In Denmark its tradition to get a Christmas tree, and after dinner, before we open our presents we sing a bunch of Christmas songs, and while we are singing the whole family/friends, whoever, hold hands and dance around the tree.
I learnt it at Christmas when I was really small, from my parents and the rest of the family, and I like it very much because its cozy and it brings everyone together, drifts attention from solely opening presents, which is purely materialistic. It means a lot to me, family bonding time.
Eva talked very fondly of this Christmas experience in Denmark. She says she does it every year, though until now she has spent most of her Christmases in Rome, Italy. Though she was not surrounded by Danish experiences when younger, she says keeping traditions like this is what, she feels, makes her an authentic Danish person. Considering my experience with Danish people, I am not surprised that their traditions involve singing and dancing around. From the ones I have met, I find that Danish people are friendly, outgoing, and very fun loving. Evas family has almost become my family, and so I was extremely happy when I got to spend Christmas with them this past year. Experiencing this tradition first hand I couldnt help but feel engulfed by both Christmas spirit and pure joy. I think that by holding hands you truly embrace the meaning of unity during Christmas, as well as the importance of family. By singing it shows the true symbolism of celebrating Christmas, which is of course celebrating the birth of Jesus. Considering that it is dancing around a tree, I see a little paganism in it. However I dont know enough about the actual Christmas holiday versus Denmarks pagan influences to decide whether it is part of Christmas that is perhaps more Pagan than Christian or whether it is this tradition that is perhaps more Pagan than Christian.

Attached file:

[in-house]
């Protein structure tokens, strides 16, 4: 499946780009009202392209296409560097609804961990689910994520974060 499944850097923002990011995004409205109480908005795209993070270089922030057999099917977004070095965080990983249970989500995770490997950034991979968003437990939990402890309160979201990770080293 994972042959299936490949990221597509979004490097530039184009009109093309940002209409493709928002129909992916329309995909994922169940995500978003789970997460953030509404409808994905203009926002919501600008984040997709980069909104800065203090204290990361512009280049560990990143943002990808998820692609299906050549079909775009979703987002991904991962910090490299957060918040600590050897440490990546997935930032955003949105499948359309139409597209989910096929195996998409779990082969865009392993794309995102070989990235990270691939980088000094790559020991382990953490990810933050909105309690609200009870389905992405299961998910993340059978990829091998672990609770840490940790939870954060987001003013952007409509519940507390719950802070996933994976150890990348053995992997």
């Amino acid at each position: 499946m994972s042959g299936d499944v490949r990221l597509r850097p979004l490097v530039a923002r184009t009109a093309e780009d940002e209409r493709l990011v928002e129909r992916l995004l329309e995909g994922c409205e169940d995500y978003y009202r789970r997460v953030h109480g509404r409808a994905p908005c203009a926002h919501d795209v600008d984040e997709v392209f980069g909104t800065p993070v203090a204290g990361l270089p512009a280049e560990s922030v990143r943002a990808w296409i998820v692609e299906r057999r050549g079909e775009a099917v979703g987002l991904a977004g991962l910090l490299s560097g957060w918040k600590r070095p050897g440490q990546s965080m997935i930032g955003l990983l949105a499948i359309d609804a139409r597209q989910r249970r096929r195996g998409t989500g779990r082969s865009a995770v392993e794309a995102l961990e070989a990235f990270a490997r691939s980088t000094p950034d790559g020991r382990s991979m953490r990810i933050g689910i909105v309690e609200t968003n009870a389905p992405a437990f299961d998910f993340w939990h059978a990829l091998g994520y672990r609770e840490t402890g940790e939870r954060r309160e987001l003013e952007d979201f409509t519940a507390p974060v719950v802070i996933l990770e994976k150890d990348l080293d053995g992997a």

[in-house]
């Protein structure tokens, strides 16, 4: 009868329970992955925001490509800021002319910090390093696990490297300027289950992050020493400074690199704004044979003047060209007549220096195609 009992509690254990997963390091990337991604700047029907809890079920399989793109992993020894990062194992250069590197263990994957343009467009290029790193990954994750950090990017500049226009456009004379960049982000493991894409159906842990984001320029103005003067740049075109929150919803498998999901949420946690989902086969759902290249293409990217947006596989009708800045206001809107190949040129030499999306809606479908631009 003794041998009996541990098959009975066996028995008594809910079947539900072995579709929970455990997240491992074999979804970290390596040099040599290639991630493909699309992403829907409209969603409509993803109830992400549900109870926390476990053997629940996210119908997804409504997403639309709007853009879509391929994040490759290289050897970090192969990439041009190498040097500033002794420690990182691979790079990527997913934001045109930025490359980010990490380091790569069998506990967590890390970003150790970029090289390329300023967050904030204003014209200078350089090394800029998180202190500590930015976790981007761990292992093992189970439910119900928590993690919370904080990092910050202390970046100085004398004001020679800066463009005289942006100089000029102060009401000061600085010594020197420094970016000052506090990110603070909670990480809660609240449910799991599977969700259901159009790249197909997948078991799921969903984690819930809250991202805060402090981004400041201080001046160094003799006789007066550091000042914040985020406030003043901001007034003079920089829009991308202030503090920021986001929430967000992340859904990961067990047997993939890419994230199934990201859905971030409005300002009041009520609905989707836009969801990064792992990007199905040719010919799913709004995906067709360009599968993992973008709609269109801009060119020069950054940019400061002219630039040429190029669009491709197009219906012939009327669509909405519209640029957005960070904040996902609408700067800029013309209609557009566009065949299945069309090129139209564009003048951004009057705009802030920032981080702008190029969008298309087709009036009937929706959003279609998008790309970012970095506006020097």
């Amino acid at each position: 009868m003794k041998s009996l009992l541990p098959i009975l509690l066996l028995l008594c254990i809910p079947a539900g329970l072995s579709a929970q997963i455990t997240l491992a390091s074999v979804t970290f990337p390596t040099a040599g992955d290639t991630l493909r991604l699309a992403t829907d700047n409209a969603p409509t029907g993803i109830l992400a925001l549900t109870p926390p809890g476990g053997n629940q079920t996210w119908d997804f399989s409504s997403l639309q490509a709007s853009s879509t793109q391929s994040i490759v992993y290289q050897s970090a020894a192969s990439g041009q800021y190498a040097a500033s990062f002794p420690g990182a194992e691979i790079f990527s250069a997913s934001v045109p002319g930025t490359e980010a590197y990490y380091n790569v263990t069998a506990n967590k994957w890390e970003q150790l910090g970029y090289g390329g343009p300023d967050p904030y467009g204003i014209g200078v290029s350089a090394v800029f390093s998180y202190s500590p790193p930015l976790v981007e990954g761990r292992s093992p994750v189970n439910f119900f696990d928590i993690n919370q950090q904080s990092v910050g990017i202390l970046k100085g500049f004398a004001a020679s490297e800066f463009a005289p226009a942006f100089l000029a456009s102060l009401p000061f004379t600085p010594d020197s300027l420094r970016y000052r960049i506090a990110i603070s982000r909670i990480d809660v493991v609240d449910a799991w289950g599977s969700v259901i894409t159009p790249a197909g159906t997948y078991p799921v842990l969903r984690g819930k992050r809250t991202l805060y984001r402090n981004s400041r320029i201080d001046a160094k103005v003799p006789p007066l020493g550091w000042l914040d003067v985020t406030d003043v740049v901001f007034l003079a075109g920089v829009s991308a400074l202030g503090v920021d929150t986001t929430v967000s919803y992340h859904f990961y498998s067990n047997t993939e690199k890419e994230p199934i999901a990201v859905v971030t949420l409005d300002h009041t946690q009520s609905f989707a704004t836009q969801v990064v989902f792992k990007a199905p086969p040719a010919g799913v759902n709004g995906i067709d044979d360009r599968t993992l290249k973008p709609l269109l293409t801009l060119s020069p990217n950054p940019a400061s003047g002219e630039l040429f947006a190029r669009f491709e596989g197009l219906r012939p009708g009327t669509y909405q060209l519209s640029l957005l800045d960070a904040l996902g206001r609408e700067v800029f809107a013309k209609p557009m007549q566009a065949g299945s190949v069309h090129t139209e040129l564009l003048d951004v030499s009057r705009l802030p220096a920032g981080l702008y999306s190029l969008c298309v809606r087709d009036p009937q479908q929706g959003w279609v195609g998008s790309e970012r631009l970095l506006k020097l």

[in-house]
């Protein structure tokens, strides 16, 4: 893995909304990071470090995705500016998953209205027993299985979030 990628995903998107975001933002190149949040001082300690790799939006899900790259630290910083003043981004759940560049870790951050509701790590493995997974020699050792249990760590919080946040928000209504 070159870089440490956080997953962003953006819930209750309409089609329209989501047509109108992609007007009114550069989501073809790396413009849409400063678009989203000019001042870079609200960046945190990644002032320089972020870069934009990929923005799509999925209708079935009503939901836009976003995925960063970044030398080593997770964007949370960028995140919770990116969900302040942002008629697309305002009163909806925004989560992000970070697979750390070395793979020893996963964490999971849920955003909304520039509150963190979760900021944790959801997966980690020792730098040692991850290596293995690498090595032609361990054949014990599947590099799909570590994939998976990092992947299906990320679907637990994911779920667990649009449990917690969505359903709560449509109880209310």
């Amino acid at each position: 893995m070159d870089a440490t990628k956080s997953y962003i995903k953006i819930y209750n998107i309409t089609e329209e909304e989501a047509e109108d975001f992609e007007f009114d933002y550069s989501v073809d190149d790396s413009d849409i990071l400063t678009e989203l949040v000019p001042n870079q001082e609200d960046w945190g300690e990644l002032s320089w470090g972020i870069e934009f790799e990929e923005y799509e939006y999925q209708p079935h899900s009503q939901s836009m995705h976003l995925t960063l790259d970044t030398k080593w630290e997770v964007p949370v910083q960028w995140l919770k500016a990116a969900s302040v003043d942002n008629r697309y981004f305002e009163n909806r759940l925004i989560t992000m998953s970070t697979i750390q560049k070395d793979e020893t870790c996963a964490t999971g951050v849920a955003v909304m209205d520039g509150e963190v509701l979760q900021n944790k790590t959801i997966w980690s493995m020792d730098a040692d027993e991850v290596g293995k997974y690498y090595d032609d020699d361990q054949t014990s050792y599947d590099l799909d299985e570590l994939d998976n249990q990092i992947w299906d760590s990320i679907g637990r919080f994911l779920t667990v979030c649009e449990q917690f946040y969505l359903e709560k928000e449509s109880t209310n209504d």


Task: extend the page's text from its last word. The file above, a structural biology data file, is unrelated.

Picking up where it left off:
I was impressed by Evas insight regarding this tradition as drifting attention from the materialistic part, as sometimes I feel that for many children, Christmas tree equals presents, and here is a tradition, happily practiced since childhood, that adds another role to this beautiful tree, and this is a purely spiritual one, the togetherness.
This tradition is mentioned in a book, a journal of European Ethnology.
Pedersen, Marriane H. “Making Traditions in a New Society.” Ethnologia Europaea. Museum Tusculanum, 2007. 7. Web. 26 Apr. 2011.